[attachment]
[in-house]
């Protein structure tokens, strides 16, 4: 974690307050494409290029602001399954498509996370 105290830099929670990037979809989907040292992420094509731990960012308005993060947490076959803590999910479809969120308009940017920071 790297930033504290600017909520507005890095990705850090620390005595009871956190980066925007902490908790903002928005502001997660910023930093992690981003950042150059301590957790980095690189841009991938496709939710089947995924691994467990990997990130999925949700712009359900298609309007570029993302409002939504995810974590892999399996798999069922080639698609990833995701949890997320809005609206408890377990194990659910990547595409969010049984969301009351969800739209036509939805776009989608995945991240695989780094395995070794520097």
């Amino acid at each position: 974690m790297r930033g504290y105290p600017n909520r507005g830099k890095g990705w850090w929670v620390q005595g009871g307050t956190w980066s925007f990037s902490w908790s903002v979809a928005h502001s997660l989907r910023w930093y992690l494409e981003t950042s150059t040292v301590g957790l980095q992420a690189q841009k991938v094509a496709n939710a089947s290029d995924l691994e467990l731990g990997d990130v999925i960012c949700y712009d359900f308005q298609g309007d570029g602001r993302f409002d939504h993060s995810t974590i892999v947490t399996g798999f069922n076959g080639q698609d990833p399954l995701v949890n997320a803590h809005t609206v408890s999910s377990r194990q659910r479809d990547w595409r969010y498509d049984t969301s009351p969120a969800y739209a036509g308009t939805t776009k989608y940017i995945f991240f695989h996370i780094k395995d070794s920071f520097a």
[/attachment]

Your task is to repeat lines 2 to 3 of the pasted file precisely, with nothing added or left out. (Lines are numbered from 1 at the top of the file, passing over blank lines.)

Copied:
């Protein structure tokens, strides 16, 4: 974690307050494409290029602001399954498509996370 105290830099929670990037979809989907040292992420094509731990960012308005993060947490076959803590999910479809969120308009940017920071 790297930033504290600017909520507005890095990705850090620390005595009871956190980066925007902490908790903002928005502001997660910023930093992690981003950042150059301590957790980095690189841009991938496709939710089947995924691994467990990997990130999925949700712009359900298609309007570029993302409002939504995810974590892999399996798999069922080639698609990833995701949890997320809005609206408890377990194990659910990547595409969010049984969301009351969800739209036509939805776009989608995945991240695989780094395995070794520097």
């Amino acid at each position: 974690m790297r930033g504290y105290p600017n909520r507005g830099k890095g990705w850090w929670v620390q005595g009871g307050t956190w980066s925007f990037s902490w908790s903002v979809a928005h502001s997660l989907r910023w930093y992690l494409e981003t950042s150059t040292v301590g957790l980095q992420a690189q841009k991938v094509a496709n939710a089947s290029d995924l691994e467990l731990g990997d990130v999925i960012c949700y712009d359900f308005q298609g309007d570029g602001r993302f409002d939504h993060s995810t974590i892999v947490t399996g798999f069922n076959g080639q698609d990833p399954l995701v949890n997320a803590h809005t609206v408890s999910s377990r194990q659910r479809d990547w595409r969010y498509d049984t969301s009351p969120a969800y739209a036509g308009t939805t776009k989608y940017i995945f991240f695989h996370i780094k395995d070794s920071f520097a």